S. Korea accelerating move to expand FTA territory
For South Korea, an open and small economy, selling goods overseas may be the most viable source of income, and that’s why the country is ratcheting up efforts to expand or upgrade free trade agreements with more and more countries amid growing trade protectionism.
This year alone, Asia’s fourth-largest economy has inked or implemented three new free trade agreements (FTAs), with seven more trade talks currently underway.
Seoul’s move to seal more FTAs has gathered pace since last year as its top two trading partners — the United States and China — have been engaged in an unprecedented trade war. Their protracted trade row has dealt a hard blow to South Korea, leaving it suffering an extended slump in its outbound shipments.
In September, South Korea’s exports sank 11.7 percent from a year earlier, extending their slump to a whopping 10th consecutive month. It marked the longest year-on-year skid of exports since the 19-month consecutive fall from January 2015 to July 2016.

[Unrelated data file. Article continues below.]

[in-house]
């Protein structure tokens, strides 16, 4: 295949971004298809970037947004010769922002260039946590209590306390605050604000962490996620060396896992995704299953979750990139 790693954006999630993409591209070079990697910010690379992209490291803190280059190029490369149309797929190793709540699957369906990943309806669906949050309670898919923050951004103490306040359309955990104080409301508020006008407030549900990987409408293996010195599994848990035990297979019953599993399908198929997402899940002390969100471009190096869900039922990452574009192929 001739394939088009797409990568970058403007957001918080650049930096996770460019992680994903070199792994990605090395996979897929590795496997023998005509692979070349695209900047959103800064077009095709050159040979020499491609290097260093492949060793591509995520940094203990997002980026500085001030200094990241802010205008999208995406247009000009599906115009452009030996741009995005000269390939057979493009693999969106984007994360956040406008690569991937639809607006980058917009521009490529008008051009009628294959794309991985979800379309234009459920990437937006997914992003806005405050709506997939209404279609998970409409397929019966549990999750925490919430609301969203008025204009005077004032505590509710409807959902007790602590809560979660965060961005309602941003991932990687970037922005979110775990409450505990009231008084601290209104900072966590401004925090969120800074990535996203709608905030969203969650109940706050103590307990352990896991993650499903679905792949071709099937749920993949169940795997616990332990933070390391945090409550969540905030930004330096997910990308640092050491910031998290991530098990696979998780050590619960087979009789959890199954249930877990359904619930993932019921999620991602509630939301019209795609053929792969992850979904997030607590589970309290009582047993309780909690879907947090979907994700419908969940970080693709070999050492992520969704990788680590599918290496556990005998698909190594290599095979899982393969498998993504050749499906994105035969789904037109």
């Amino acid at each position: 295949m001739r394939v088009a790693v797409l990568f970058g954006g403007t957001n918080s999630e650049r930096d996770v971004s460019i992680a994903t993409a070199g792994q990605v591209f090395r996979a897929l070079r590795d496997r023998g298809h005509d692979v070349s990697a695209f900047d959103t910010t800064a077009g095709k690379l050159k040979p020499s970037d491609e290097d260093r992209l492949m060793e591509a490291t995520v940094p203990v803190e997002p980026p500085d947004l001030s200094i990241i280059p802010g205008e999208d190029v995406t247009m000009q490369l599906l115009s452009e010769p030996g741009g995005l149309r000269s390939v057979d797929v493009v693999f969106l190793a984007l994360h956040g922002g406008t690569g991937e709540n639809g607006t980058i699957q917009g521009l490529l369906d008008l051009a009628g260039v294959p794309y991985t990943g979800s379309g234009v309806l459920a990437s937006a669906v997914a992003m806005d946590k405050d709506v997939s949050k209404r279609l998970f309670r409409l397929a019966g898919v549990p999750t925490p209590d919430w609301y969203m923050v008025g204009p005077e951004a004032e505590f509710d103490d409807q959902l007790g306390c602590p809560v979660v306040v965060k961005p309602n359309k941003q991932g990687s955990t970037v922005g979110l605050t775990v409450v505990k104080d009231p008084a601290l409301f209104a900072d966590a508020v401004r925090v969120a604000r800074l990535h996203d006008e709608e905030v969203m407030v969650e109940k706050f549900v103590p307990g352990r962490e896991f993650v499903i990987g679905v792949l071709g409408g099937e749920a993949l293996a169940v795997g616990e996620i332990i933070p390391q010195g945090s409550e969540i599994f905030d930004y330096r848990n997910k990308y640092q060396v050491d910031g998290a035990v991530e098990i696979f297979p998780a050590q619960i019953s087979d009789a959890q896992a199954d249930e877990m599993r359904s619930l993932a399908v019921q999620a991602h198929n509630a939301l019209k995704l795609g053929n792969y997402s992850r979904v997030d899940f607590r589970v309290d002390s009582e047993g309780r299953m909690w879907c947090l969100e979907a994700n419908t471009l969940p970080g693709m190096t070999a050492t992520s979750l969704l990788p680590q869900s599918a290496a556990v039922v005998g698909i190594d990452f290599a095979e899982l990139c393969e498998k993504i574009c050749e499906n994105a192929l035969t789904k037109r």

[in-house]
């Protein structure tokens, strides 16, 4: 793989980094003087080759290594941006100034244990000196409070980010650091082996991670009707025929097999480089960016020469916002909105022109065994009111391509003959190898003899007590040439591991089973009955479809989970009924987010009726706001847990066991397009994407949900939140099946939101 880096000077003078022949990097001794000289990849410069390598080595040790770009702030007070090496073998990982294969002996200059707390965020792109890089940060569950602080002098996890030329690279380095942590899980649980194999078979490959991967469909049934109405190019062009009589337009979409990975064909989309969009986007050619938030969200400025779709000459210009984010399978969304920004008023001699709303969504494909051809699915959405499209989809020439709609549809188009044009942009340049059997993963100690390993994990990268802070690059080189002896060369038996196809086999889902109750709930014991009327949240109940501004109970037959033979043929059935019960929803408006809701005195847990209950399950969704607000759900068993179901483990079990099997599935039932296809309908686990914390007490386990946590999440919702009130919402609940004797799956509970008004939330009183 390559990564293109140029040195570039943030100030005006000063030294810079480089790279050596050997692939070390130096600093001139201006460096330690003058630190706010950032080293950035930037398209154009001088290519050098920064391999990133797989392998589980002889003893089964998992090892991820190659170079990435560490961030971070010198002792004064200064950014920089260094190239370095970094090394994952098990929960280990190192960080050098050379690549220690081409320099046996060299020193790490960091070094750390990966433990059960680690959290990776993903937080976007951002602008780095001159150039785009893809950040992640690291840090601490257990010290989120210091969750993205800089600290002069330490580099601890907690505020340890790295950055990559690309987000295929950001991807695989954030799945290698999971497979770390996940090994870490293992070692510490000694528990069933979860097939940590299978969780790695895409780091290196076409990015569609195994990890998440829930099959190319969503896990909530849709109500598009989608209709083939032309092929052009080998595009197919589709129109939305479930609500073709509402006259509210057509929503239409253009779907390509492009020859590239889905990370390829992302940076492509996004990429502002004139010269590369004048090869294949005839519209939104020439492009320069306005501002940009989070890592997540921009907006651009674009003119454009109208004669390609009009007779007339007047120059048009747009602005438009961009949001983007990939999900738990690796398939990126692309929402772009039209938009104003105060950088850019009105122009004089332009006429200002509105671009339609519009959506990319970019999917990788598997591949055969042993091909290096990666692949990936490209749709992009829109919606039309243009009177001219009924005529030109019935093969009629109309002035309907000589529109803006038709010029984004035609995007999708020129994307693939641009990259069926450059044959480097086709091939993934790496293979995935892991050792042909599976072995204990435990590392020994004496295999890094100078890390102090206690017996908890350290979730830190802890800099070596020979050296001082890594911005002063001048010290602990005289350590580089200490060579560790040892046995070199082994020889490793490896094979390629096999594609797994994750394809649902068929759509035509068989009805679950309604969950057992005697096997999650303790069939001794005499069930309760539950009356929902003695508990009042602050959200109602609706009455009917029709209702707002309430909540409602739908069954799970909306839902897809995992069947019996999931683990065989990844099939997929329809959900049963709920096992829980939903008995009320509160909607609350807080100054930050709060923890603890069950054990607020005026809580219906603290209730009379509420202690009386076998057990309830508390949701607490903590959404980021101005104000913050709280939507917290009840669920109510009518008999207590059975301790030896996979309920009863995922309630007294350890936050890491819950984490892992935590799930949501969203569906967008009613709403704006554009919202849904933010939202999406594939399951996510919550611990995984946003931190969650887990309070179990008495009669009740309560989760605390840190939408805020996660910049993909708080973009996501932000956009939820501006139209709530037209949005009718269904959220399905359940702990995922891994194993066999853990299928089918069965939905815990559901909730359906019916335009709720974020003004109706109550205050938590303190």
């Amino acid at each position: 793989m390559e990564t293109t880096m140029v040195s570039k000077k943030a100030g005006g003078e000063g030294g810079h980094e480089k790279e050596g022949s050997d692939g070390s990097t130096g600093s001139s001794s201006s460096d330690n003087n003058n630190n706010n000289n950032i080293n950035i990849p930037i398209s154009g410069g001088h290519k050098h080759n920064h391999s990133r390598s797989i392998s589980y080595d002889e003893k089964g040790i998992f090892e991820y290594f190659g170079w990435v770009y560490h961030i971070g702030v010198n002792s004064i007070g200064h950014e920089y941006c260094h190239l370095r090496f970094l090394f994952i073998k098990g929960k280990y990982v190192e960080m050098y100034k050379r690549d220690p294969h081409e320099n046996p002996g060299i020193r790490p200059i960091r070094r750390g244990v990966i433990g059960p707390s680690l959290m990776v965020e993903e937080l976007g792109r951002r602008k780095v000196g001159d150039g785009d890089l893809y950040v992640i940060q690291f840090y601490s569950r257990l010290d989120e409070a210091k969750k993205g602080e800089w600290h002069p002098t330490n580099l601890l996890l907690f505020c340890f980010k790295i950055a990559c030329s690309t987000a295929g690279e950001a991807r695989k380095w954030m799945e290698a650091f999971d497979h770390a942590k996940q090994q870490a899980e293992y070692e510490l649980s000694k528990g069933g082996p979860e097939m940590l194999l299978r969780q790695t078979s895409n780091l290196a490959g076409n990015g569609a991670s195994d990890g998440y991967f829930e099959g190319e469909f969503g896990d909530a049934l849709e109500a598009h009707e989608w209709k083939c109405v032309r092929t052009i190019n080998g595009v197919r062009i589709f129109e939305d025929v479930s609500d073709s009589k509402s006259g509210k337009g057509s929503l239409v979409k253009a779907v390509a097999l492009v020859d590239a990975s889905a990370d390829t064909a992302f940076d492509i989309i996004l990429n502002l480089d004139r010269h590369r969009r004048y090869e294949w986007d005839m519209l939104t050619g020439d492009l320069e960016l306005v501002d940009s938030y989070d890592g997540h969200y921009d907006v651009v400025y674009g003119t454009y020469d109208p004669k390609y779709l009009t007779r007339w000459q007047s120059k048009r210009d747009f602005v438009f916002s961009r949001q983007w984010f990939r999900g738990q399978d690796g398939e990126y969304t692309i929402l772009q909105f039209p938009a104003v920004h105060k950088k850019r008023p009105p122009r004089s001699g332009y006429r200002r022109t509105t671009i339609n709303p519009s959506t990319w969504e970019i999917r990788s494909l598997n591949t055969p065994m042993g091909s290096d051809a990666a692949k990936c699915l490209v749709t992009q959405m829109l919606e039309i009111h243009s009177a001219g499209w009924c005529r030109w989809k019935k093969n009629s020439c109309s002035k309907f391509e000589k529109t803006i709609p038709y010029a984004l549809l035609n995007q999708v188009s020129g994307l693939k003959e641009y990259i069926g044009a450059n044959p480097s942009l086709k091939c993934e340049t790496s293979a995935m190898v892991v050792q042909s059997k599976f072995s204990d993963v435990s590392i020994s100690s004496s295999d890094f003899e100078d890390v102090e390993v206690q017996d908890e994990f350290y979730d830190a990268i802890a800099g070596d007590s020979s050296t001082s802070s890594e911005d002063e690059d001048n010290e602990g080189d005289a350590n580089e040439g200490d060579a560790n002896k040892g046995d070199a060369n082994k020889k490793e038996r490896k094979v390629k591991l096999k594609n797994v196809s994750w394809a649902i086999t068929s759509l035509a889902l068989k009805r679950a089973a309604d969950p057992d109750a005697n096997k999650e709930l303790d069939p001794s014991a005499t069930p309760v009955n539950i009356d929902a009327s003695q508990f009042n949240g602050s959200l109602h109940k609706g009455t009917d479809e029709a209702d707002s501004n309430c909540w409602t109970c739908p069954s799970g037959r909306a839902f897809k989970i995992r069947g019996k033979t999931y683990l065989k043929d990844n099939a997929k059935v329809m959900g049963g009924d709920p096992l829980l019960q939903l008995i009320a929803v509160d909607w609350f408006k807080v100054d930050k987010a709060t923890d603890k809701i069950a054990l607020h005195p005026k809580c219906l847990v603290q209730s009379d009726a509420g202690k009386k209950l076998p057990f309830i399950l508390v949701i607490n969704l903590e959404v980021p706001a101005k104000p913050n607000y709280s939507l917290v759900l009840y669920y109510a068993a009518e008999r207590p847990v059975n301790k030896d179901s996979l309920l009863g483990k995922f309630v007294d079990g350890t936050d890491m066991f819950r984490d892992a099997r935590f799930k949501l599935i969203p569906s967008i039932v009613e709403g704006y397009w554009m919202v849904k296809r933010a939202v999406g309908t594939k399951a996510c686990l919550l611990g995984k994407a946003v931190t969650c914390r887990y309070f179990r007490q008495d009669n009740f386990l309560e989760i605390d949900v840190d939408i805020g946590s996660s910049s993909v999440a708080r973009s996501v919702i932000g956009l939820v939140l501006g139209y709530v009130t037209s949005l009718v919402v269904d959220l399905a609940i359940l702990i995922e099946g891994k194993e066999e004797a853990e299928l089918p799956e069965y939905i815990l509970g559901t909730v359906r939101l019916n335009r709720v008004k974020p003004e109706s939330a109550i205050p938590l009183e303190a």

Adding to the woes is the recently flared-up trade tussle between Seoul and Tokyo. The Asian neighbor’s abrupt curbs on exporting key industrial materials, crucial for the production of chips and displays, served as a wake-up call for South Korea to further diversify its exports.
“It is unusual for countries such as South Korea to heavily depend on a few partners in trade,” Kim Bongchul, a professor of commerce at Hankuk University of Foreign Studies, said. “Even without such trade disputes, South Korea always needed to avoid putting all its eggs in one basket.”
Since its debut in 2017, the Moon Jae-in administration has been preaching the expansion of FTA territory and the diversification of overseas markets by forging or strengthening economic and political ties with emerging countries from the Southeast and the Central Asian regions, as well as with Russia and India, under its iconic New Southern and Northern policies.
“An FTA can work as a tool for South Korea in maintaining overall balance in trade. It serves as legal infrastructure that helps the country to ease its dependence on traditional partners,” Kim added, claiming South Korea is on the right path to expand ties with more partners.
Starting this month, South Korea’s FTA with Honduras and Nicaragua went into effect, as the first step of its comprehensive trade pact with five Central American countries. The FTA with the remaining countries — Costa Rica, El Salvador and Panama — will also go into effect after they complete remaining procedures.
In August, South Korea struck a free trade deal with Israel that is expected to take effect in the first half of 2020.